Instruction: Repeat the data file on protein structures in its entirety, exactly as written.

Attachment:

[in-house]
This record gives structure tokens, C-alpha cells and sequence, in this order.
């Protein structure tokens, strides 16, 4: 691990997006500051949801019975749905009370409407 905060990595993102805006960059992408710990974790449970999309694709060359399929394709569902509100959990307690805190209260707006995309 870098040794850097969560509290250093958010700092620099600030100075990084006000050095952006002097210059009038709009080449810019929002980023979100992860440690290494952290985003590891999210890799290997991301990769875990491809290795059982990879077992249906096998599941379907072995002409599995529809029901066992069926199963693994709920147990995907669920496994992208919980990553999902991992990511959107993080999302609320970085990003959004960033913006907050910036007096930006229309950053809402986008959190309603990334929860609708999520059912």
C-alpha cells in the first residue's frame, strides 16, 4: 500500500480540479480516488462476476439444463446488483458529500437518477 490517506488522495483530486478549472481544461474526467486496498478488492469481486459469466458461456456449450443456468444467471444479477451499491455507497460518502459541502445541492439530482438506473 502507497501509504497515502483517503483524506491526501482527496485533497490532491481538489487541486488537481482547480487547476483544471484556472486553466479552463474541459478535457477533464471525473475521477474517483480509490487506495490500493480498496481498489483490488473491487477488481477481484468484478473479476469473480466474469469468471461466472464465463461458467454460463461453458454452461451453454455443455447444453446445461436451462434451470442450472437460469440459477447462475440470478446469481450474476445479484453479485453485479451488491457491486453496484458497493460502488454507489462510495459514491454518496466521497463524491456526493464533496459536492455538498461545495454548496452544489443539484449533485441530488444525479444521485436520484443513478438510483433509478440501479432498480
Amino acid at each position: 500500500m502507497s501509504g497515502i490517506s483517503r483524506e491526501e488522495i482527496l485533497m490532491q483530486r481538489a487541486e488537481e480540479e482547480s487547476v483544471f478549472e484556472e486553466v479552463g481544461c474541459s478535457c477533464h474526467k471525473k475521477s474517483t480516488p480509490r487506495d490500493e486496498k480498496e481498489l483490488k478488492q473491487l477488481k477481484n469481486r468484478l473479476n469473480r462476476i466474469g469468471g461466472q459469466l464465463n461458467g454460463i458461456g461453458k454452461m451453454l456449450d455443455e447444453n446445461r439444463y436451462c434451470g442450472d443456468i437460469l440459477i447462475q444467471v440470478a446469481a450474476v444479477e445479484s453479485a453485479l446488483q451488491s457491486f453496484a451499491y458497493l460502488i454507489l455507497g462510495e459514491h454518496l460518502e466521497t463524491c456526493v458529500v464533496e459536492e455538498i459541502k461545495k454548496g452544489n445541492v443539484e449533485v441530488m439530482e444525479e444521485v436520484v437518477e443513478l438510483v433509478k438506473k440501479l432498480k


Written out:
[in-house]
This record gives structure tokens, C-alpha cells and sequence, in this order.
């Protein structure tokens, strides 16, 4: 691990997006500051949801019975749905009370409407 905060990595993102805006960059992408710990974790449970999309694709060359399929394709569902509100959990307690805190209260707006995309 870098040794850097969560509290250093958010700092620099600030100075990084006000050095952006002097210059009038709009080449810019929002980023979100992860440690290494952290985003590891999210890799290997991301990769875990491809290795059982990879077992249906096998599941379907072995002409599995529809029901066992069926199963693994709920147990995907669920496994992208919980990553999902991992990511959107993080999302609320970085990003959004960033913006907050910036007096930006229309950053809402986008959190309603990334929860609708999520059912």
C-alpha cells in the first residue's frame, strides 16, 4: 500500500480540479480516488462476476439444463446488483458529500437518477 490517506488522495483530486478549472481544461474526467486496498478488492469481486459469466458461456456449450443456468444467471444479477451499491455507497460518502459541502445541492439530482438506473 502507497501509504497515502483517503483524506491526501482527496485533497490532491481538489487541486488537481482547480487547476483544471484556472486553466479552463474541459478535457477533464471525473475521477474517483480509490487506495490500493480498496481498489483490488473491487477488481477481484468484478473479476469473480466474469469468471461466472464465463461458467454460463461453458454452461451453454455443455447444453446445461436451462434451470442450472437460469440459477447462475440470478446469481450474476445479484453479485453485479451488491457491486453496484458497493460502488454507489462510495459514491454518496466521497463524491456526493464533496459536492455538498461545495454548496452544489443539484449533485441530488444525479444521485436520484443513478438510483433509478440501479432498480
Amino acid at each position: 500500500m502507497s501509504g497515502i490517506s483517503r483524506e491526501e488522495i482527496l485533497m490532491q483530486r481538489a487541486e488537481e480540479e482547480s487547476v483544471f478549472e484556472e486553466v479552463g481544461c474541459s478535457c477533464h474526467k471525473k475521477s474517483t480516488p480509490r487506495d490500493e486496498k480498496e481498489l483490488k478488492q473491487l477488481k477481484n469481486r468484478l473479476n469473480r462476476i466474469g469468471g461466472q459469466l464465463n461458467g454460463i458461456g461453458k454452461m451453454l456449450d455443455e447444453n446445461r439444463y436451462c434451470g442450472d443456468i437460469l440459477i447462475q444467471v440470478a446469481a450474476v444479477e445479484s453479485a453485479l446488483q451488491s457491486f453496484a451499491y458497493l460502488i454507489l455507497g462510495e459514491h454518496l460518502e466521497t463524491c456526493v458529500v464533496e459536492e455538498i459541502k461545495k454548496g452544489n445541492v443539484e449533485v441530488m439530482e444525479e444521485v436520484v437518477e443513478l438510483v433509478k438506473k440501479l432498480k